Remember the stuff I said yesterday about the heated confrontations we could expect in the Republican debate in New Hampshire? Well, forget it. The GOP field is led by a weak frontrunner with a glass jaw, but his rivals are neither willing nor able to take an effective swing.

Herman Cain vowed yesterday, “I’m going after Romney.” Rick Perry unveiled a very hard-hitting video on Monday, and seemed to realize the importance of being aggressive before it’s too late.

And yet, Romney, whose good fortune is “starting to seem supernatural,” walked away unscathed. His Republican rivals are so awful, they make Romney look like the best debater since Cicero, not because he’s particularly extraordinary, but because the rest of the field is an inarticulate, undifferentiated blob.

Put it this way: if one had to pick one subject that dominated the debate last night, what would it be? Romney’s Obama-like health care law? Romney’s atrocious record on job creation? Romney’s integrity-free flip-flopping? No, it was Herman Cain’s deeply silly “9-9-9” tax plan. Romney not only lucked out with pathetic challengers, he also lucks out by the topics of conversation.

And what of Rick Perry’s big comeback opportunity? The Texas governor conceded after the event, “Debates are not my strong suit.” That’s an understatement — his best moments came when he was able to say nothing for long stretches of time. A few days ago, Perry’s aides assured the political world he’d be better prepped, more relaxed, and better focused, but even his supporters should realize at this point that the guy just isn’t ready for prime-time.

I trust everyone noticed this remarkable answer from the former frontrunner:

“We’re missing this so much. What we need to be focused on in this country today is not whether or not we’re going to have this policy or that policy. What we need to be focused on is how we get America working again. That’s where we need to be focused.”

Oh, good. Perry wants to create jobs, but not through public policy. Let’s also not overlook this exchange:

TUMULTY: Governor Perry, over the last 30 years, the income of the wealthiest 1 percent of Americans has grown by more than 300 percent. And yet, we have more people living in poverty in this country than at any time in the last 50 years. Is this acceptable? And what would you do to close that gap?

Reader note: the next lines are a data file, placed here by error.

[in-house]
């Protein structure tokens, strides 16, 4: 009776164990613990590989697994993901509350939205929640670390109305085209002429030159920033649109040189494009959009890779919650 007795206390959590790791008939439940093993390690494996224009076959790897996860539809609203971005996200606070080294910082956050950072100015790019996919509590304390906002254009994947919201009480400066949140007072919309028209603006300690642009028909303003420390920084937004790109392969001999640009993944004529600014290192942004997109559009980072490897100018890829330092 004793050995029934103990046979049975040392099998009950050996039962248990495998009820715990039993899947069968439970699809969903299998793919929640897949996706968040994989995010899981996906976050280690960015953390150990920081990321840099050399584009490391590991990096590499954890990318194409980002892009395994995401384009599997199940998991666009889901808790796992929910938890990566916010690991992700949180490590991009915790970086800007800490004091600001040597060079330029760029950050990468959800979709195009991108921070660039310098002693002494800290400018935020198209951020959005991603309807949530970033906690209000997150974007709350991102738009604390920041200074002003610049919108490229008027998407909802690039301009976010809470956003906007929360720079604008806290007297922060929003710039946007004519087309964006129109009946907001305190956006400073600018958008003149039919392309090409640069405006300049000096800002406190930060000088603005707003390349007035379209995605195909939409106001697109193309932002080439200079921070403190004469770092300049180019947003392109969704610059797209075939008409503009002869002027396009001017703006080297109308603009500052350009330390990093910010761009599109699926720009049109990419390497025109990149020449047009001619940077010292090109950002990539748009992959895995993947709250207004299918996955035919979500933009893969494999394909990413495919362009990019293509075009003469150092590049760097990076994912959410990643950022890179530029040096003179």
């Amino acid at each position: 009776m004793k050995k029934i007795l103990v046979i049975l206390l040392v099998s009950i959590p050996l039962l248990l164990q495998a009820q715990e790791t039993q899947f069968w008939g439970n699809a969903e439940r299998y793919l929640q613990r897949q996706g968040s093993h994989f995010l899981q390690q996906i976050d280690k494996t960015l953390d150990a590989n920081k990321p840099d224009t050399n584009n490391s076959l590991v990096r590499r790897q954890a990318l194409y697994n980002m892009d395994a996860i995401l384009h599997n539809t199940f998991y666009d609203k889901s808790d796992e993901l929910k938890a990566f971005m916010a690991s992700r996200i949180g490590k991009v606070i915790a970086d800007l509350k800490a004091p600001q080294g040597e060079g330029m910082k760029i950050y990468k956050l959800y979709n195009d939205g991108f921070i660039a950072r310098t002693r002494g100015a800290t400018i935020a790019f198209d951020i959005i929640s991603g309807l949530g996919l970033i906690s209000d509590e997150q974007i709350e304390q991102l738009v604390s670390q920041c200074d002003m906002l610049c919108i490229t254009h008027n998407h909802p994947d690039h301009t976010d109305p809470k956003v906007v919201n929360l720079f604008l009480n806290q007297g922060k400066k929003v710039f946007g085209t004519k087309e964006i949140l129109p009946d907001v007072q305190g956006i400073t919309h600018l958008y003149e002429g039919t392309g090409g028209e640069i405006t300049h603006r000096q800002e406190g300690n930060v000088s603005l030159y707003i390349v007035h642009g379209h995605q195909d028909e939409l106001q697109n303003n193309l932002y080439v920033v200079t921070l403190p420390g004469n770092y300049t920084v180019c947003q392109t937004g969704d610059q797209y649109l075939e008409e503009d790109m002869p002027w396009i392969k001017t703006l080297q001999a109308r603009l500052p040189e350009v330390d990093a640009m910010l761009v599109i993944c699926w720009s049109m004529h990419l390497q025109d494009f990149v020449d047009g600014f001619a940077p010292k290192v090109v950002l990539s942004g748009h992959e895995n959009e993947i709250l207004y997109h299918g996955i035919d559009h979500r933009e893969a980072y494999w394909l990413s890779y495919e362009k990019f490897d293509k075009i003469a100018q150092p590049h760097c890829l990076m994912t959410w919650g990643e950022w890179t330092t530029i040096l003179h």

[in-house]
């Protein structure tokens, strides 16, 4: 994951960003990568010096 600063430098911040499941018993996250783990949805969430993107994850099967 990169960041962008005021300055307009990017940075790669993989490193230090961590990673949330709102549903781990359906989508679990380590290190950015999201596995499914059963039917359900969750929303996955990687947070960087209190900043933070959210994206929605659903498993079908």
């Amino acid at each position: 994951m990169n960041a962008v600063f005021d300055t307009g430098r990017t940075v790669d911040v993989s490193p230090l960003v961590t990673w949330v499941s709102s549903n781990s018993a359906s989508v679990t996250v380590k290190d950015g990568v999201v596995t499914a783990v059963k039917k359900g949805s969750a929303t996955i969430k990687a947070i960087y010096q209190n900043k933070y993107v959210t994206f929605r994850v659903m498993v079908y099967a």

PERRY: The reason we have that many people living in poverty is because we’ve got a president of the United States who’s a job killer. That’s what’s wrong with this country today.

I see. So the class gap that started expanding in earnest while President Obama was in high school is, apparently, in Perry’s odd mind, entirely a new phenomenon.

It’s probably a stretch to say Perry’s finished. He’s still the most viable non-Romney Republican, and he has plenty of money to run some pretty brutal attack ads. But if he doesn’t learn how to be a presidential candidate very quickly, the governor will soon face questions about why he even chose to run in the first place.

As for the rest of the field, Jon Huntsman’s attempts at humor fell flat; Newt Gingrich and Michele Bachmann are stark raving mad; Ron Paul is Ron Paul; Rick Santorum is awfully whiny; and Herman Cain has a large enough personality to be rewarded with a Fox News show soon after dropping out.

And as hard as it is to believe, it’s very likely the Republican presidential nomination will go to a French-speaking Mormon vulture capitalist named Willard, who used to support abortion rights, gay rights, gun control, “amnesty” for undocumented immigrants, and combating climate change, and who distanced himself from Reagan, attended Planned Parenthood fundraisers, and helped create the blueprint for the Affordable Care Act.

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Follow Steve on Twitter @stevebenen. Steve Benen is a producer at MSNBC's The Rachel Maddow Show. He was the principal contributor to the Washington Monthly's Political Animal blog from August 2008 until January 2012.